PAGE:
Ch 18: Fluid MechanicsWorksheetSee all chapters
All Chapters
Ch 01: Intro to Physics; Units
Ch 02: 1D Motion / Kinematics
Ch 03: Vectors
Ch 04: 2D Motion (Projectile Motion)
Ch 05: Intro to Forces (Dynamics)
Ch 06: Friction, Inclines, Systems
Ch 07: Centripetal Forces & Gravitation
Ch 08: Work & Energy
Ch 09: Conservation of Energy
Ch 10: Momentum & Impulse
Ch 11: Rotational Kinematics
Ch 12: Rotational Inertia & Energy
Ch 13: Torque & Rotational Dynamics
Ch 14: Rotational Equilibrium
Ch 15: Angular Momentum
Ch 16: Periodic Motion
Ch 17: Waves & Sound
Ch 18: Fluid Mechanics
Ch 19: Heat and Temperature
Ch 20: Kinetic Theory of Ideal Gasses
Ch 21: The First Law of Thermodynamics
Ch 22: The Second Law of Thermodynamics
Ch 23: Electric Force & Field; Gauss' Law
Ch 24: Electric Potential
Ch 25: Capacitors & Dielectrics
Ch 26: Resistors & DC Circuits
Ch 27: Magnetic Fields and Forces
Ch 28: Sources of Magnetic Field
Ch 29: Induction and Inductance
Ch 30: Alternating Current
Ch 31: Electromagnetic Waves
Ch 32: Geometric Optics
Ch 33: Wave Optics
Ch 35: Special Relativity
Ch 36: Particle-Wave Duality
Ch 37: Atomic Structure
Ch 38: Nuclear Physics
Ch 39: Quantum Mechanics

Concept #1: Fluid Flow / Ideal vs Real Fluids


Hey guys. So, in this video we're going to start talking about fluids in motion or fluid flow and the first thing we're going to cover is the distinction between real fluids and ideal fluids, let's check it out. Alright, so the motion of fluids or the flow of fluids can get pretty complicated it's actually an area, that's still under active research in physics but we're going to simplify things by using a model called ideal fluid. So, the idea that fluids are pretty complicated but if we eliminate a ton of the complexities, the more complicated complexities of real fluids you end up with something that's called ideal fluids, they don't exist but they are a way to make things more manageable, cool? And there are some things you should know first you should know that these fluids will always be, ideal fluids will always be incompressible, that's a simplification, incompressible means constant density. Remember, density has to do with how tightly packed molecules are and in ideal fluids that's going to be constant, in real fluids molecules could get tighter or less dense, less tightly packed depending what's going on, okay? So, incompressible constant density, that simplifies things a bunch and the second thing you should know is that ideal fluids are always going to have what's called laminar flow, and laminar flow just means steady flow. So, if you look at water going to a pipe, if it's let's say see-through pipe or something like that you would see that there's just a constant stream of water that looks very clean and neat as opposed to real fluids that could have what's called turbulent flow, turbulent flow or turbulence, you could have turbulence if the liquid is moving or the fluid more generally is moving too fast, okay? So, imagine, if water is going way too fast that it goes through a little a little clot type thing here, some sort of constriction, then it could be that the water starts going all over the place and this is turbulence and this is generally bad news, lucky for you, you're probably not going to see any turbulence questions, you may just have to know this conceptually, cool? And the third distinction between them and I'm going to start over here is whether this motion is going to have viscosity, whether the fluid is going to have viscosity or not, okay? So, the defining characteristic, this is the most important of the three here, the defining characteristic of real fluids is that they have what's called viscous flow, viscous flow, in other words, the liquid has viscosity and viscosity has to do with the thickness, thickness of the fluid. So, for example, honey, right? If you get a cup full of honey and you turn it like this it's going to move very, very slowly it's because there's a lot of viscosity, ideal fluids have no viscosity at all they have no resistance, viscosity is essentially fluid friction, it's essentially fluid friction and it works very similar to air resistance or a kinetic friction and that it slows it down, okay? So, real fluids could have viscosity and they could have a viscous friction, ideal fluids are always going to have what's called non viscous, not very creative name, non viscous flow, in other words, no friction. So, that's the big difference, if you have an ideal fluid it's going to flow, it's going to flow smoothly with no friction, a real fluid could have turbulence and it has viscosity, okay? Now, lucky for you, most problems you see and maybe even all of the problems you see will be about ideal fluids, in fact a lot of professors don't even get into real fluids. So, if yours doesn't your life is simple, we're going to also assume ideal fluids unless something says explicitly that this is a real fluid or if they refer to viscosity which is fluid resistance, right? So, if they say that there's some sort of viscosity then that means there's resistance which mean it's a real, which now it means that you have a real fluid.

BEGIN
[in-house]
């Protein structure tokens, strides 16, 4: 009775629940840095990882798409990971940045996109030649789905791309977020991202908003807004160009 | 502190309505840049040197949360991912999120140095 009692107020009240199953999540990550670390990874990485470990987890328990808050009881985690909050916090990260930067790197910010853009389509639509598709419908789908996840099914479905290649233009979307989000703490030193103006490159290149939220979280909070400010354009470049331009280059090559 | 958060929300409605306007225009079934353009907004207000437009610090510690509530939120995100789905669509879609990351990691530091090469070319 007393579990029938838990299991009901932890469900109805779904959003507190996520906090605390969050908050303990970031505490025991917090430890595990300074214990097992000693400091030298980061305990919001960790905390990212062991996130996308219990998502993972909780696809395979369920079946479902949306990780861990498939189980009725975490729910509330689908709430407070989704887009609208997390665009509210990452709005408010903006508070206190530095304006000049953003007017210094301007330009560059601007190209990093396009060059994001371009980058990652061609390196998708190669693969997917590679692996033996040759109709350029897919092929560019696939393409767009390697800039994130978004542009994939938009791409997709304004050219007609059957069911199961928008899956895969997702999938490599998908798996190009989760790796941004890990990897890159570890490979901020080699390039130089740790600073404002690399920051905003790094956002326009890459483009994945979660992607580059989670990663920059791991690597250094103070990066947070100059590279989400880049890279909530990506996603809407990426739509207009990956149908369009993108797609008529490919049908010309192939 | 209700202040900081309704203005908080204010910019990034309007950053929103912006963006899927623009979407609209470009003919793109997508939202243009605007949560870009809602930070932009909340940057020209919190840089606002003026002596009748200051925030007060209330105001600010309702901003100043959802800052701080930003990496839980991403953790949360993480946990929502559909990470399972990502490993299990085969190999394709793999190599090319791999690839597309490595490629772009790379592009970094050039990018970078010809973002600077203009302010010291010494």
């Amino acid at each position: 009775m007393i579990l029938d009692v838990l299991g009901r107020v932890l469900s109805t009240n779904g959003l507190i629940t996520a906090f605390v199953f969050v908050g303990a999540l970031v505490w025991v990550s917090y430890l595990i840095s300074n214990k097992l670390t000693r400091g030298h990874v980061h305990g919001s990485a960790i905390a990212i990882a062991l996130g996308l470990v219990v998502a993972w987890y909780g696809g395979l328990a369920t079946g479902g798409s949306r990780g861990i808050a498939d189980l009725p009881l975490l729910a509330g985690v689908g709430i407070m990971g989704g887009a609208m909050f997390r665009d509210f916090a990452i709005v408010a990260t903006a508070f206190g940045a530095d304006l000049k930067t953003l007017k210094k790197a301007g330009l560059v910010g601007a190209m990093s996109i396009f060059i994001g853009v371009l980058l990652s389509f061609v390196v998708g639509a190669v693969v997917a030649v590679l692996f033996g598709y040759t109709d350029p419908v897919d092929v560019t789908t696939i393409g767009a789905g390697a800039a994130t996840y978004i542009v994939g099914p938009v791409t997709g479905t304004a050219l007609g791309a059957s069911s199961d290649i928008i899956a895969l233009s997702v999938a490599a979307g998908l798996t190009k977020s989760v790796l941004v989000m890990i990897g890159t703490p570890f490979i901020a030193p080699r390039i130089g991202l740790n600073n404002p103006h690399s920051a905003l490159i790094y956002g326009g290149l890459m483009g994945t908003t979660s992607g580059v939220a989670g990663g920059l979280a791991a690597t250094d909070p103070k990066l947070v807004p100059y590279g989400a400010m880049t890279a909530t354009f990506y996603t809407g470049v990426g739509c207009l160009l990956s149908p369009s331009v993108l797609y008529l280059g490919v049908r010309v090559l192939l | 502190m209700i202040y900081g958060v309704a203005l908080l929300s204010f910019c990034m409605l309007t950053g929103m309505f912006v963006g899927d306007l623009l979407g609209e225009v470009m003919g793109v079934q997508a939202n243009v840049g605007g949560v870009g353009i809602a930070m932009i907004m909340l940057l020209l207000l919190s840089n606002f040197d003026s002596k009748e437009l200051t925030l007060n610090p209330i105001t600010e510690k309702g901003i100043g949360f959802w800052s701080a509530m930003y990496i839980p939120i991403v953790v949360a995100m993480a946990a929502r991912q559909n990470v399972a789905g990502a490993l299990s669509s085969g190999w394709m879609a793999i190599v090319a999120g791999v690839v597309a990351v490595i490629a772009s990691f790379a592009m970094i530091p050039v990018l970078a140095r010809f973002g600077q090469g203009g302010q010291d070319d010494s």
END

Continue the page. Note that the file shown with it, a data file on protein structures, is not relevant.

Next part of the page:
In most real fluid problems you're going to have viscosity because it's the defining characteristic but you're not going to have turbulence and you're also not going to have compression of the fluid, okay? So, then you're really not going to see this most of the time, you're not going to see this most of the time but you are going to see this quite a bit. So, you're going to have no turbulence and no compression of the fluid, okay? So, really it's going to come down to whether or not it has viscosity. So it is a quick intro so you can know some of the terminology and that's it, let's keep going.